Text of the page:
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CQ Worldwide DX Contest, SSB   2010   Oct 30   Claimed Score

Click on a call below for a list of all the contests for which that call sign is listed as an operator. Click on the [email] link to send an e-mail to the contester who posted the claimed score.

Call: YN2AA
Operator(s): N6GQ
Station: YN2AA

Class: SOAB HP
QTH:
Operating Time (hrs): 46
Location: Other North America

Summary:   Compare Scores
BandQSOsZonesCountries
160:71511
80:6342260
40:8302382
20:16153198
15:16112592
10:4231836
Total:5184124379Total Score5,961,053

 

Club: Northern California Contest Club

Comments:     [email]     2010-11-02 12:24:48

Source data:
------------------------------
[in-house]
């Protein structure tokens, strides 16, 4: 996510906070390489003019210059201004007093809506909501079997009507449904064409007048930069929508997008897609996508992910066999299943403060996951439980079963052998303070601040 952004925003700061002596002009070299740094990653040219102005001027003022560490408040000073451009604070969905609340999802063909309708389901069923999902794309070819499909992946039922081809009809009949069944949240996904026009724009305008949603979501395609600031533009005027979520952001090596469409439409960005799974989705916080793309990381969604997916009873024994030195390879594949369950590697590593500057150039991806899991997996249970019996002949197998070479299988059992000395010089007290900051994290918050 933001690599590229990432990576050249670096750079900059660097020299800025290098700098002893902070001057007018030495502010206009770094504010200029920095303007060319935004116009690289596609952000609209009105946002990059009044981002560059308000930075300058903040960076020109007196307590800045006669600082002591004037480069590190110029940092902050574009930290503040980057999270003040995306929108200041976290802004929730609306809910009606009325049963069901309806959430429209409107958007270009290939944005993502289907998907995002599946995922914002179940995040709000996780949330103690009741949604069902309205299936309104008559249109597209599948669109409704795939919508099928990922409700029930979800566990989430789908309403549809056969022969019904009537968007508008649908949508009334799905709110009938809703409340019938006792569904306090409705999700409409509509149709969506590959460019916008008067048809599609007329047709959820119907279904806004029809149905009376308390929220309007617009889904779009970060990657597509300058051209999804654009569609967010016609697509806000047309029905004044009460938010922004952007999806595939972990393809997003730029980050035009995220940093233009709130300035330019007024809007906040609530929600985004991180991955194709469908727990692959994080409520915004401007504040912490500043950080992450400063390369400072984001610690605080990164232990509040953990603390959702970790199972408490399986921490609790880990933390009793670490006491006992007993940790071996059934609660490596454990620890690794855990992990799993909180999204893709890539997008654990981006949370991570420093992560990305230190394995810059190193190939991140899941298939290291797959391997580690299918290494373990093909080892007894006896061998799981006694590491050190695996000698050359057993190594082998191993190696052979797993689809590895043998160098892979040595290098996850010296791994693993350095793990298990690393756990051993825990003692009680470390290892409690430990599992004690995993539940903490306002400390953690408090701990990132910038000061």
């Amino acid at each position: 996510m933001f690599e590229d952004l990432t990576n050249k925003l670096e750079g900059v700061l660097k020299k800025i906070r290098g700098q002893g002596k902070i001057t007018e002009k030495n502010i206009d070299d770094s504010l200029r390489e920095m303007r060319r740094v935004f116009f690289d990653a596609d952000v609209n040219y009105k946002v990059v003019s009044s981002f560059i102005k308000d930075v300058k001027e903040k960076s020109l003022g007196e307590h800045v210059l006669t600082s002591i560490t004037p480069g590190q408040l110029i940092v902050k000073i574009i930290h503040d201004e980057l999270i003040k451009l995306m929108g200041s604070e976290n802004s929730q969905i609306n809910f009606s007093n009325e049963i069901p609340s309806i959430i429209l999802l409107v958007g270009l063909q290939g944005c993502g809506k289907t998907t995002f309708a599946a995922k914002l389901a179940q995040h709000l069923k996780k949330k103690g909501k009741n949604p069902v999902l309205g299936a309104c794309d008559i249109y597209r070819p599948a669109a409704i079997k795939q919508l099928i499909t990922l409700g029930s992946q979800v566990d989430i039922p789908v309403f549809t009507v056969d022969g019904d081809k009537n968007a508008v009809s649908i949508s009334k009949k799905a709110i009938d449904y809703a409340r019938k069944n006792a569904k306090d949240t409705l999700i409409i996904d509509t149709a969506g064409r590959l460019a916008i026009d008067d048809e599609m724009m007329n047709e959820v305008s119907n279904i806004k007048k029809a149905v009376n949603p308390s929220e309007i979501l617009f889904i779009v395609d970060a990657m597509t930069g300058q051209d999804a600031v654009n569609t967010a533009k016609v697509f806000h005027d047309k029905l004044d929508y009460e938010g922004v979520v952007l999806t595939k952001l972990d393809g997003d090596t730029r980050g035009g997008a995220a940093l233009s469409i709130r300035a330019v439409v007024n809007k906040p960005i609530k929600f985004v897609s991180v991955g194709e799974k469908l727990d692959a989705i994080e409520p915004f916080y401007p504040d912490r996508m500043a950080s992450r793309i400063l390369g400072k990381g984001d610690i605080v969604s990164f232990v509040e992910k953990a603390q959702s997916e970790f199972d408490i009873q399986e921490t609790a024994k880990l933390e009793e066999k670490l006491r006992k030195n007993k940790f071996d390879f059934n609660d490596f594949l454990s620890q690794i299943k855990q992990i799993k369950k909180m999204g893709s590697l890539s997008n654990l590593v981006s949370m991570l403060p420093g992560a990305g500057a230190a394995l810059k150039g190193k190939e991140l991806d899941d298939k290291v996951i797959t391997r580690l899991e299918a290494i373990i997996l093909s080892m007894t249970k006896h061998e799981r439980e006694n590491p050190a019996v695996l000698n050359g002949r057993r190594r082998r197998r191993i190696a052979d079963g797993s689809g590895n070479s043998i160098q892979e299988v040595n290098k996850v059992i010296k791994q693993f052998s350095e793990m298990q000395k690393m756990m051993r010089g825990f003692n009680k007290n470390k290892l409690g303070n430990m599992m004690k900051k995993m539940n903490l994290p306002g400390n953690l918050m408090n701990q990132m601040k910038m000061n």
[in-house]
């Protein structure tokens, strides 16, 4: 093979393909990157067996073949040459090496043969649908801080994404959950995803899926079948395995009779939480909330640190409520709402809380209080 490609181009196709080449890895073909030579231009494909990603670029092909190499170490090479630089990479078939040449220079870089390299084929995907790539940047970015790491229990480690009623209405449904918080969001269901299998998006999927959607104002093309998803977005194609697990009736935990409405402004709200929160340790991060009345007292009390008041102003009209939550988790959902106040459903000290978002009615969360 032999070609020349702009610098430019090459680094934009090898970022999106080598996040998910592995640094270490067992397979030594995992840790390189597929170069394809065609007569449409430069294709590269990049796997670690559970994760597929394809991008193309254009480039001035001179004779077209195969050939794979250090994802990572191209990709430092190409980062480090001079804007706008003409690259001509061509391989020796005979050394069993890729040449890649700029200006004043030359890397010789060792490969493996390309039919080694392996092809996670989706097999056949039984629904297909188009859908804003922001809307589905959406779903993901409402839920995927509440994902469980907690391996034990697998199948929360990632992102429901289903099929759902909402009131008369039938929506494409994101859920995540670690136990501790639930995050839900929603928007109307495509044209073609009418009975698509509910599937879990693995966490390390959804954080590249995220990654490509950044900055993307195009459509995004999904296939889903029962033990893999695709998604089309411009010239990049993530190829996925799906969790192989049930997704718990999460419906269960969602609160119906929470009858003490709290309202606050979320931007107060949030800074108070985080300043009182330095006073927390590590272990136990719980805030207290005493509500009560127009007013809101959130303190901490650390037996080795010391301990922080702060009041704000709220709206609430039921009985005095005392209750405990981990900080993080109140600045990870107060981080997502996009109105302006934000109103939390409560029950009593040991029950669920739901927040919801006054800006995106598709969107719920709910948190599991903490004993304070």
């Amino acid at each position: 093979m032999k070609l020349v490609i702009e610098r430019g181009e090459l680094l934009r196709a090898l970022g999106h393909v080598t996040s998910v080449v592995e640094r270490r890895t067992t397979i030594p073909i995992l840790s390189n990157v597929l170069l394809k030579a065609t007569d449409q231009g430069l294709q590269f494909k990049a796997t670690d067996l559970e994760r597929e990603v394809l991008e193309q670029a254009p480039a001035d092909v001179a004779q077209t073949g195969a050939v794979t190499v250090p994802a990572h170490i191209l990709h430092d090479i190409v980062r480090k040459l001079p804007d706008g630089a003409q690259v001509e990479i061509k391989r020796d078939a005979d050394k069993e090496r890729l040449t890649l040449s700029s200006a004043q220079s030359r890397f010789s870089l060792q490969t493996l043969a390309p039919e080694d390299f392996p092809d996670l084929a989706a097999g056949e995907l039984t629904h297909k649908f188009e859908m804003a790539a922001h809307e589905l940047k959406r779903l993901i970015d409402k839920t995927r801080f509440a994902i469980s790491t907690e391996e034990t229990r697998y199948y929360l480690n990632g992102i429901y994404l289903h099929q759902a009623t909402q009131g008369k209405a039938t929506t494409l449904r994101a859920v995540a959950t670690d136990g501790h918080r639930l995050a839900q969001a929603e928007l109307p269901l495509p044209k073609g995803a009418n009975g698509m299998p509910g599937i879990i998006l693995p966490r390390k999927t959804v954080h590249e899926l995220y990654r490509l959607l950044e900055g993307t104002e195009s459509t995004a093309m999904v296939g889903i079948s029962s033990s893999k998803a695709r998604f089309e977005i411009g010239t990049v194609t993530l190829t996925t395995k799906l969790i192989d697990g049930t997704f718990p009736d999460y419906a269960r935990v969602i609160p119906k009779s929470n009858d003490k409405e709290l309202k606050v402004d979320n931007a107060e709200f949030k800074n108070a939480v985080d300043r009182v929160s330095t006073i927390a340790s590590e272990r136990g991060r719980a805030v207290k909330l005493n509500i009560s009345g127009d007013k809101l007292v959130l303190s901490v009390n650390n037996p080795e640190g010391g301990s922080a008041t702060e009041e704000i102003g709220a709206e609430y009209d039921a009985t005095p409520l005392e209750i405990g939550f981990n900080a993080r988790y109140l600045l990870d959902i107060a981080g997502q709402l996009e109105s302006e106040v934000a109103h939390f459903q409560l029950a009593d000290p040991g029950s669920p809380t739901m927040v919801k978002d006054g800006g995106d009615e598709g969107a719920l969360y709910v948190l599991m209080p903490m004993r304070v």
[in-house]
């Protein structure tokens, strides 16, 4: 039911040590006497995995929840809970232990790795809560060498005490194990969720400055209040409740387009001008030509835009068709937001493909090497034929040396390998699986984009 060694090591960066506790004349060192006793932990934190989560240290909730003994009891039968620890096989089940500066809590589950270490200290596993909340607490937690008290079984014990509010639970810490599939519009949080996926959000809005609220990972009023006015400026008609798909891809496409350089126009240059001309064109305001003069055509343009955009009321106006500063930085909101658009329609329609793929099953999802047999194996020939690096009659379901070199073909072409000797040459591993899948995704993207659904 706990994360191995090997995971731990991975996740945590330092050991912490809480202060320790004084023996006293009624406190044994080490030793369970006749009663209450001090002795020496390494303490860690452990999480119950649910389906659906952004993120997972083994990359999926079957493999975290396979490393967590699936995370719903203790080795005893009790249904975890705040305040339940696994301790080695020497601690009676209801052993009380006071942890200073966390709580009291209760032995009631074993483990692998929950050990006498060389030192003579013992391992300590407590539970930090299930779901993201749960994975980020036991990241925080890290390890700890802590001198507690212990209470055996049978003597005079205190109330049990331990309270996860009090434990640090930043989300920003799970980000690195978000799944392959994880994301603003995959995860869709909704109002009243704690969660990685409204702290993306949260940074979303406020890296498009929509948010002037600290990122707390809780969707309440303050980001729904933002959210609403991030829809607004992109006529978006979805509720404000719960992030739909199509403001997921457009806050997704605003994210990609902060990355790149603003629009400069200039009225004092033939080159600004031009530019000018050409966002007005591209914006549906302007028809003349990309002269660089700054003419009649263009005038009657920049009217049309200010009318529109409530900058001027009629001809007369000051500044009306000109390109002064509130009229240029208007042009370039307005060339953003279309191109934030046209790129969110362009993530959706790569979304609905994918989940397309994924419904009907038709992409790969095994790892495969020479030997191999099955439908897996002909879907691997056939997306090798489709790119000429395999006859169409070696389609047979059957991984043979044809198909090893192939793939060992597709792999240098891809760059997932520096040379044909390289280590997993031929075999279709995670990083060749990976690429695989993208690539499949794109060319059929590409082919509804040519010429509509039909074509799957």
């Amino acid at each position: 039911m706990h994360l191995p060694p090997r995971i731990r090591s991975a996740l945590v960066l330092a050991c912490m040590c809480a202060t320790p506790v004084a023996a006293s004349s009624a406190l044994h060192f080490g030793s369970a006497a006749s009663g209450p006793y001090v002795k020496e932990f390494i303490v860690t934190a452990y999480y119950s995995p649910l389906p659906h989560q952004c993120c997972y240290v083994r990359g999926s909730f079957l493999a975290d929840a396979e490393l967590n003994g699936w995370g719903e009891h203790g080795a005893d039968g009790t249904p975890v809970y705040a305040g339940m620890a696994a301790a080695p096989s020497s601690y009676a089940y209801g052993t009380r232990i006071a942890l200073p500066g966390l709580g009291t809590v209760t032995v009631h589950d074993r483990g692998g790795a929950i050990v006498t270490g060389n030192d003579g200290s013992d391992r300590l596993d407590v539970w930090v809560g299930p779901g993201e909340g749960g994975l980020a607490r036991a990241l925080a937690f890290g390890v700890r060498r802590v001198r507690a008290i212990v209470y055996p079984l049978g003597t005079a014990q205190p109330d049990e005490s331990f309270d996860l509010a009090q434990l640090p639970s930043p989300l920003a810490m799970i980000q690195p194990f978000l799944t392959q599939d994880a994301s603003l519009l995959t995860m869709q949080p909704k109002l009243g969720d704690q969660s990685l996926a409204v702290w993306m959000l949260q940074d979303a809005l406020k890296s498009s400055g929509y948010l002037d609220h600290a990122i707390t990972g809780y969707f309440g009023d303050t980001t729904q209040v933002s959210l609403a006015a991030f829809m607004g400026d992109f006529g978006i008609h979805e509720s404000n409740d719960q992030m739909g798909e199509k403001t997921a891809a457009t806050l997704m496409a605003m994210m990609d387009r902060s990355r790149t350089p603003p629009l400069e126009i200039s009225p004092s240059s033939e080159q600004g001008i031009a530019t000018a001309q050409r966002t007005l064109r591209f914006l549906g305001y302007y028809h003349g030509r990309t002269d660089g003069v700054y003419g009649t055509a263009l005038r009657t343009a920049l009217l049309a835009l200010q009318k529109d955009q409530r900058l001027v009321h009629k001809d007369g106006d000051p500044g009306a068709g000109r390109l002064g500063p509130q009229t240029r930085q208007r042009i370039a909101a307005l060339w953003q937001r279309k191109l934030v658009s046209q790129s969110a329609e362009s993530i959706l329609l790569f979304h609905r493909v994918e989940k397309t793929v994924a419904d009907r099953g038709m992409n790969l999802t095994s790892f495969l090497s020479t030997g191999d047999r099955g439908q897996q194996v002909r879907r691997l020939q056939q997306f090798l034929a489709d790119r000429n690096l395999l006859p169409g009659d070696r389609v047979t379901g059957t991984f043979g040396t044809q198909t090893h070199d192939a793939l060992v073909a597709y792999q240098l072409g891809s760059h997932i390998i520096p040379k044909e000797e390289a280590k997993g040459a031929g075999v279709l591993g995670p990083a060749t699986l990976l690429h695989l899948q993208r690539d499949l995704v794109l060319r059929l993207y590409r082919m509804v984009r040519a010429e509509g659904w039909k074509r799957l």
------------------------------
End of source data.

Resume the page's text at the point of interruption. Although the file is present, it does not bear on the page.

First, I'd like to express my sincere thanks to Octavio (YN2N) and his wife, Martha. They are wonderful hosts, and I greatly enjoyed staying with them. The food, accommodations, and company were fantastic! I would love to go back again, they really made my stay memorable and I couldn't have asked for more wonderful people and a more wonderful stay. As far as the contest goes, this year I felt like rather than a SOAB effort, I was doing a M/S with Mr. Murphy himself. Alas, that's contesting, and that's what makes it interesting. I usually write pretty long 3830 posts, mostly because I like to memorialize my memories but also to give others a perspective on what was going on "behind the mic". Since I'm mostly a CW guy and not much of a phone op, I like to try out things during SOAB phone contests to see how they work. This year I decided to try and keep with a theme of being extra courteous and also making sure that I sign my call with every QSO. So after each QSO I made sure I either said "Good Luck!" or "Thank you!", and signed my call. I was also experimenting with phonetics (or lack thereof) and found something interesting (more on that later). When signals were strong and there were lots of callers, I signed "YN2 double A" - it's going to be interesting to see the NIL report to see if this caused a lot of people to incorrectly copy the call, it may have been easily understood by the masses, or perhaps not. I'm not sure. But it flowed well so when rates were high I used it and it seemed to work ok. I left San Francisco Tuesday night on a 1:22AM flight. That was my first mistake because I was trying to get over the Fall cold that I had for the previous week. The late night didn't help, nor did the two chatty women sitting next to me on the plane that talked and laughed all night on the plane, overpowering my earplugs. So when I arrived in YN, I was very tired and my cold was coming back. Not good for an SSB contest. As I walked out of the airport, I didn't see the transport bus I was supposed to meet, so I hung out for a while and figured things were just a little late. After waiting a bit more, I decided to contact my host and find out if he knew anything - turns out there had been a mistake at the bus company and they had thought I arrived later. They were profusely apologetic and the owner of the company picked me up personally, and we had a great time on the way to the YN2N QTH talking about the YN country, people, etc. It was a Murphy moment but turned out very positive, as I had a nice ride through the country with a person very knowlegable about the area. Arriving at YN2N's, he has a beautiful QTH on the slopes of the Mombocho Volcano, with a wonderful shot in almost all directions. To the north and east are nicely sloped foregrounds and the volcano is sort of behind us, at about 150* azimuth. I had a bite to eat (Thank you, Martha, the food was *fantastic*!), and then started putting my gear together to get myself tuned up for the contest. It's Wednesday now, and a quick tune around the bands tells me that conditions are quite good. I settled on 10m and started running guys and even with just 50w out I was getting S9++ reports from all over USA. Towards evening, some weather came through, and we started getting quite a bit of lightning, and I shut down and got a much needed good night's rest. The next day things were a little degraded in terms of propagation, but I still had hopes that some sunspots would appear and really spice up the weekend! I looked forward to the traditional Nicaraguan meals that were a great part of each day as well :) Since I had never seen a real live Monkey before (well, besides in a zoo), Octavio and I set out to go to one of the islands in Lake Nicaragua to see some Monkeys. Apparently one of the islands has six native species of Monkeys - I thought it would be great to have a smiling Monkey on my YN2AA QSL :) Well, on the way I started getting the tell-tale signs of a migraine coming on - and for me, it's not the headache, but I get vision issues (usually go blind in one eye), and I lose the ability to speak and read. This one wasn't as bad as previous ones but it sort of was a murphy strike 2 :) On Friday, I was settling in getting used to conditions and the station, and about 11AM I heard a "Pop!" and realized that the amp had given up. Oh no! What now - in the mountainous jungle of Nicaragua, where are we going to find parts for an amateur amplifier, and that assumes that we can diagnose the problem in the first place. Luckily, Octavio is a master in electronics and had the problem isolated to one of the big electrolytics in the high voltage section of the power supply. Now, the question is does he have a spare, because if not, this is going to be a game changer. It turned out that he did have a few spares, and within a few minutes, he had the amp on the air again singing. Murphy number 3. As the contest started, it was 6PM localtime - a little bit of a dead zone in YN because 40m is still opening and 20 is starting to slow down, and 15 still has some JA's and Oceana, but I wanted to try to get the log started early with some rate. The first hour or so was fairly low rate, around 200/hr or so, so I went to 40, only to be met with deafening QRM and wall to wall S9+30dB signals from Europe and USA. Trying to find a run frequency was seemingly impossible, I'd find one and then get clobbered by an over-compressed S9+++ signal right next to me. I did start to get creative with filtering on the K3 though and and finally was able to get to a point where I could co-exist to a degree with this QRM but it was difficult. Later, when it came time to move to 80 and 160, I was met with a Carribean storm that had noise levels at S9 on 80 and S9+30 on 160, with static crashes on 160 that would pin the K3's S meter at S9+60 - I'd never seen noise like that before. Wow. I think I only made one or two QSOs on 160 the first night, Murphy number 4. At a point though, 80m calmed down to the point where I could get some good runs going, and I deviated from my plan, which was to get 2 hours sleep from 3-5AM localtime. I ended up staying on the air and having moderate rate - this turned out to be a big mistake because I never recovered from the lack of sleep. That was a dumb move on my part - moral of that story is to stick with your plan. The next morning as the sun rose over Lake Nicaragua, signals were LOUD on 20m from Europe and I did my best to work some before the QRM was too bad. I did the same as 15m was opening. Then about 10am localtime or so, the rates were really getting going on 15m, and from looking at previous years logs, I knew that from about 9 or 10am until about 3pm localtime was the prime rate period. And sure enough, the rate meter was pegged in N1MM for periods - pegged at 600 QSOs/hr (in the last 10 QSO rate) and high 400's for 10-minute rate. It was apparently spot-driven - I'd get a huge pileup and the rate meter would skyrocket, and I'd work 50 or 100 QSOs, then it would drop to nothing. This happened regularly - and while the rate would climb fast, it wasn't sustained. But it was fun, and most of the USA hams were well-behaved in the pileup. I think it was about 10:30, during one of these high rate periods everything went dark. The power failed. The first thing I thought was "there goes my log" because when the power went, my computer froze and I had to power cycle it. Thankfully, N1MM recovered without a hitch! We got the generated started and I went back on the air after about 20 or 30 minutes of recovery time - but the generator wasn't stout enough to power the amp, unfortunately. So for the next 10 hours I did my best to hold my own on 100w, but there was a very clear difference between having the amp and not having it - I couldn't hold a run frequency and the pileups didn't last nearly as long. The good thing was that the folks calling me were on average stronger and made the QSOs easier. Power finally came back around 8PM localtime and we switched back to grid power. Murphy number 5. By this time I had pretty much given up on a great score, and I was more or less just enjoying being in the moment of a great contest and spending my time enjoying propagation, giving out QSOs, and the like. The second night was an interesting one - noise levels were much more manageable on 80/160, and so I hopped back and forth between 40, 80 and 160 as rates allowed. Around 11:30PM localtime, I figured I'd best check 20m just in case there was an opening there. When I switched bands I couldn't believe it, 20 and 30 over S9 signals from zones 20, 21, 39, etc. (short path). I worked a bunch of new mults and did some CQ'ing and worked a bunch of new stuff as the greyline moved across western Asia into Eastern Europe. As things were starting to slow down, I figured I'd best just check 15m and see if there was anything going on there. I tuned across 15 and heard nothing via the short path direction to Europe. Then I figured I might as well swing the beam out over the Pacific (long path) - and when I did, the band was full of Europeans. Not terribly strong, but they were everywhere. I then thought I'd best check 10m and low and behold, moving to 10m I hear A73A calling CQ - by now it's 1:30AM. I quickly tuned the amp and called him, and made the QSO on the first attempt. I also heard DR1A and IQ9T calling CQ on 10 but they couldn't hear me (long path also). This was the time when I fully gave in to my geekiness and totally lost focus - I had decided (over the past day) that due to the Murphy visits, cool propagation, and the utter enjoyment of tuning around the band and giving out a new mult won over trying to finish with a kick-butt score. Anyhow, being jazzed about the LP QSO with A73A on 10m, I went back to 20m and it was shutting down, so I spent the rest of the evening on the low bands, and headed off to bed at about 4:30AM. I got one hour sleep and was back on the air at 5:30AM for the sunrise. By now I was running on 1 hour sleep and I was beginning to feel the effects - seeing double, making mistakes, and not being completely coherent. Not good. I had done my best to remain hydrated, but it was extremely warm that week in YN, and very humid, and it kind of threw me for a loop. Even though I had doubled my water intake, I was still dehydrated and that wasn't helping. My diet had been in check, but the heat was a variable that I didn't allow enough room on - and that probably didn't help my exhaustion. After a few more bottles of water and some caffeine, I was back up to speed and working guys again. Sunday would be spent switching between 10, 15 and 20 mostly. Around noontime local on 10m, I had worked C91WW and a 6W, and figured it was time to swing the beam to Africa and call CQ for a few minutes, hoping to pick up a few rare mults/zones. After a few CQ's, I hear "9echo sierra mike". I'm thinking 9U, 9X, 9Q or something like that...but can't get the prefix. Moving the yagi around doesn't seem to help, he's coming from due East, right across central Africa. Then I think "maybe it's a 9M" so I swing the beam to the Pacific, but nothing there. Bringing it around again, he comes again out of the noise where I can then get the 9W2ESM callsign - long path, in the middle of the night for him. We made the QSO, at which point a few other Carribean stations had heard this and jumped in to try to make the QSO as well. Wow, that was another cool 10m LP QSO story! So now it's almost over, my throat is burning, I think I have a fever, and I have lost focus and pretty much lost interest in making any kind of big score, but I am having a lot of fun finding unexpected propagation, giving out the YN mult (I think I was the only YN on in the contest), and trying to hone my skills. I'm also appreciative of K9YC's help in getting my K3 audio set just right, and enjoyed many reports of "Great Audio!" - the K3 SSB TX audio now seems like it's right up there with the best and is taylorable in any way you wish, and can be made to sound really great. Thanks, Jim! The last 2 hours of the contest were spent on 20M with some great rates and new mults. I find it especially fun when the pileup gets big, the rates get high, and people join in the fun and do their best to keep the rate up - that's really neat and I appreciate the assist. It then becomes a team effort because we both want to finish the QSO quickly, get the QSO or new mult in the log, and move on to the next one. It can get fast-paced and exciting! I also tried something new this time - I took a hardware digital recording device and recorded the entire contest to MP3. I have it indexed by time, so I can go in and quickly grab audio from anywhere in the 48 hours. If you would like to hear how you sounded at the other end, over the pileup, or whatever, let me know and I'd be happy to share the audio with you. The whole archive is big but a small chunk is no problem. I'd love to share and hopefully whomever is interested can get a peek at something they might not normally get to see - how they sound on the other side. Thanks again to Octavio, YN2N and his wife Martha, and thanks to everyone who provided QSOs during the contest and before. Rig: Elecraft K3 + 400w Antennas: Cushraft A3S, 2 element 40m quad fixed on Europe, Dipoles for 40, 80 and 160. 73! Jeff N6GQ, YN2AA